And three years later, Copley would paint Watson and the Shark. Although its size and composition convey a desire that it be classed as a history painting, it would not, strictly speaking, have been categorized among works of this type. Like West's Death of General Wolfe (1770), Watson and the Shark situates the viewer in the New World and depicts the recent past, portraying figures in modern garb. But whereas the story of Wolfe had already become a recognizable parable of self-sacrifice in the public sphere by the time West made his painting, this event in the life of Brook Watson (1735-1807) was unknown. Rather than depicting a scene of acknowledged significance, Copley created importance for the event by heightening its dramatic character and deploying iconographically significant sources. The lengthy descriptive title the painting bore at the Royal Academy exhibition--A boy attacked by a shark, and rescued by some seamen in a boat; founded on a fact which happened in the harbor of the Havannah--reveals that part of the image's impact relied on the audience's understanding that this was a real event, 'founded on a fact.' This position aligned with the advice Joshua Reynolds gave in his Seventh Discourse: 'The natural appetite or taste of the human mind is for Truth.' In addition to the painting's title, a number of newspapers printed a detailed narrative--generally accepted as Watson's account--which further demonstrates the artist's and patron's desire to control how the audience should interpret the image. While the exhibition began with the depiction of an event that remained outside the general public's awareness, Copley and Watson seemed intent on shaping their understanding of it through text and image (Clancy, 2012).
The painting caused a sensation at the Royal Academy, where it was exhibited in 1778 under the exceptionally explanatory title “A boy attacked by a shark, and rescued by some seamen in a boat; founded on a fact which happened in the harbour of the Havannah.” Audiences shocked by the painting’s dramatic and grisly content were even more amazed by the novel treatment of a true event, an approach only seen previously in Benjamin West’s 1770 work The Death of General Wolfe. Critics complimented Copley’s masterful telling of a tale focusing on the heroism of common men. Citing a 1778 newspaper review in which the author gives a detailed account of the story and concludes that the rescuers “nobly exerted themselves,” historian Louis P. Masur writes:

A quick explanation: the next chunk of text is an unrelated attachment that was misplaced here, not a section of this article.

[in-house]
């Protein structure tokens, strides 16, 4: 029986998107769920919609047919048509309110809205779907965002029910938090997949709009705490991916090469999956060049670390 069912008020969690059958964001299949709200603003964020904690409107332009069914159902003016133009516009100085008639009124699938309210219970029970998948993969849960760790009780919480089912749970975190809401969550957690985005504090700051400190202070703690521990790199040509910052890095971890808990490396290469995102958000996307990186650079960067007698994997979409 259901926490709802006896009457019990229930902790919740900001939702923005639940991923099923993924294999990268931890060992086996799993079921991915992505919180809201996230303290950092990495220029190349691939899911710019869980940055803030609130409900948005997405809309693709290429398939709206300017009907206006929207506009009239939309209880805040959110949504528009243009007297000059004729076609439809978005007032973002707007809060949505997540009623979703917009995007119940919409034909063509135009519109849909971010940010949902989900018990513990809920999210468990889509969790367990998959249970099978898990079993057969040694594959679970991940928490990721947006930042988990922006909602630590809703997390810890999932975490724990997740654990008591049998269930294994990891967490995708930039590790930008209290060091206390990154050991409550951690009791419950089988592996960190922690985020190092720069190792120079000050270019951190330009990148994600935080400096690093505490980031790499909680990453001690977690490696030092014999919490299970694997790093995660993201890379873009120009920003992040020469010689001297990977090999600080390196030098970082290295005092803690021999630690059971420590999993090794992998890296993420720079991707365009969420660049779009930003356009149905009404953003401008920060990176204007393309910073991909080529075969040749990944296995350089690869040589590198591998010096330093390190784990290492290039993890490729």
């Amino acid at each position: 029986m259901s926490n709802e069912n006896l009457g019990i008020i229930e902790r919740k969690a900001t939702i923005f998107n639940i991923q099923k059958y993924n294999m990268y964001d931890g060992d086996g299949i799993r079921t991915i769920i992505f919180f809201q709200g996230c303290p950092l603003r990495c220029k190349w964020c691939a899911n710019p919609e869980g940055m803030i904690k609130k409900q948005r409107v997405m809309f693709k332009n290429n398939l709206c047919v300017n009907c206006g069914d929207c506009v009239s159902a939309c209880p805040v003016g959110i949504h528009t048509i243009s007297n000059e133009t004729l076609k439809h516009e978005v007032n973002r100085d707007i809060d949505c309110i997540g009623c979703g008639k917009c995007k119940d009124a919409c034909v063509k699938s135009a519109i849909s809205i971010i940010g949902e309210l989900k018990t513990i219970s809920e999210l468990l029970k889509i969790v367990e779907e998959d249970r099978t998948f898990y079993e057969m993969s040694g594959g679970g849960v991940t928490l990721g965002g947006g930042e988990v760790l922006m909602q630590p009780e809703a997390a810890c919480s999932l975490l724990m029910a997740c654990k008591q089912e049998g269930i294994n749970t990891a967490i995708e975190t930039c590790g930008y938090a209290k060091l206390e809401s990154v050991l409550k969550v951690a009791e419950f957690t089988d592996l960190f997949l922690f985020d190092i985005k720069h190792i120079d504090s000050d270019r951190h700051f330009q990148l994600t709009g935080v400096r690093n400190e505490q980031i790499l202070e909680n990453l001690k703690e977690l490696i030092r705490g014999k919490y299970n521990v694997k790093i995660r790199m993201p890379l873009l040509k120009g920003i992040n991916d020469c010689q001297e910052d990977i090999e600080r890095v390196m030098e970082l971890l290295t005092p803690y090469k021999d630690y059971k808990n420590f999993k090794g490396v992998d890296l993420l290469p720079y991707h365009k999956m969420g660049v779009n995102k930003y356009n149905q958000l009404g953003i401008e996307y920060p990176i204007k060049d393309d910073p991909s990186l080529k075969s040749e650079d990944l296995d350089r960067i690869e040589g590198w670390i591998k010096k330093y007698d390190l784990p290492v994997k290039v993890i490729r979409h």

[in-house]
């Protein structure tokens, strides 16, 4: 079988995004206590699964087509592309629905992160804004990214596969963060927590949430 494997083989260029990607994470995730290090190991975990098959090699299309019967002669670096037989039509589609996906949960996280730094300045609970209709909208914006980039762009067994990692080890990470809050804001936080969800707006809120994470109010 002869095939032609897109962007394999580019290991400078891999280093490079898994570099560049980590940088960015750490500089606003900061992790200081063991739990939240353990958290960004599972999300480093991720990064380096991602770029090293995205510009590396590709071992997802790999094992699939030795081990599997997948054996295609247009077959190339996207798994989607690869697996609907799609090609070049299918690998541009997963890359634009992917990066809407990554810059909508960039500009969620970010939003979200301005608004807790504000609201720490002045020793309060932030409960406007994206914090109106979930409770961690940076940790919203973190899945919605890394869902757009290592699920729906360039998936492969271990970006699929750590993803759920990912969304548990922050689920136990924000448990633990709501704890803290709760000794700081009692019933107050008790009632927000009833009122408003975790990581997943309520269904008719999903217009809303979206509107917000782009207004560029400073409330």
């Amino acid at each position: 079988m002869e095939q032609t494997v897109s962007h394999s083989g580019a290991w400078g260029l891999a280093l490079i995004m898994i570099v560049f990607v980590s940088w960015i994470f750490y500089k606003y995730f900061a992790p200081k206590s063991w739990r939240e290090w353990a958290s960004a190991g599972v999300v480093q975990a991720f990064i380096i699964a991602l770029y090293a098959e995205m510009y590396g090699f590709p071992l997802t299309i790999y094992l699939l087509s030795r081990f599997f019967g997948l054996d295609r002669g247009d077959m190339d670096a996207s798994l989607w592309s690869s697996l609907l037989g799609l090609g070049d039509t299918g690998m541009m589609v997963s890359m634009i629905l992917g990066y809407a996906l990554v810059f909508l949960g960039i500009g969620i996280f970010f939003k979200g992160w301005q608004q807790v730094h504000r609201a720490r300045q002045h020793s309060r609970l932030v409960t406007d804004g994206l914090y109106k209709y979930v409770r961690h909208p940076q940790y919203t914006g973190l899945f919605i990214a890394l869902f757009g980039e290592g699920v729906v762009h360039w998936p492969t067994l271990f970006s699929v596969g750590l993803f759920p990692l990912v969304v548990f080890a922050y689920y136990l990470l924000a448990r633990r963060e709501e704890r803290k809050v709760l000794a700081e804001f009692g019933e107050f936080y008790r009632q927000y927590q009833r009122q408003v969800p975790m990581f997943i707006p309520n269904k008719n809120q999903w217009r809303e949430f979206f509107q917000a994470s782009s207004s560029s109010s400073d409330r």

“For this writer, the story is one of heroic action in the face of terror, of compassion for the sufferer in the face of insatiable greed and cosmic indifference. It is the story of a few… common men who worked together and ‘nobly exerted themselves.’ Literally history from below, the painting reenacts a pitched battle between demons from the depths and men who labor just above the surface. In this horrifying instant, history is democratized and the anonymous seaman are shown to be as deserving as any general of the temporal and spiritual rewards of virtuous, selfless action.”
Watson’s story is one we see repeated in the narratives of contemporary shark attack survivors. In interviews, survivors often describe themselves as having been in the wrong place at the wrong time; unfortunate victims of chance who were freed from certain death by their own strength or by the bravery of others, who nonetheless persevere and live happy and full lives. The gory details of these narratives shock and excite us, much the way they did audiences in 1778. They also comfort us by providing a sense of agency in an unpredictable and chaotic world. When we see individuals conquer unfathomable terrors, we entertain the idea that we too could persevere if faced with a similar challenge. (Masur, 1994)
Upon his death, Watson bequeathed Copley’s painting to Christ’s Hospital, a boarding school for underprivileged children, in hopes it would provide “a most useful Lesson to Youth.” Watson does not describe what useful lesson the painting might impart, but given his personal history, we can deduce his intentions. (Masur, 1994)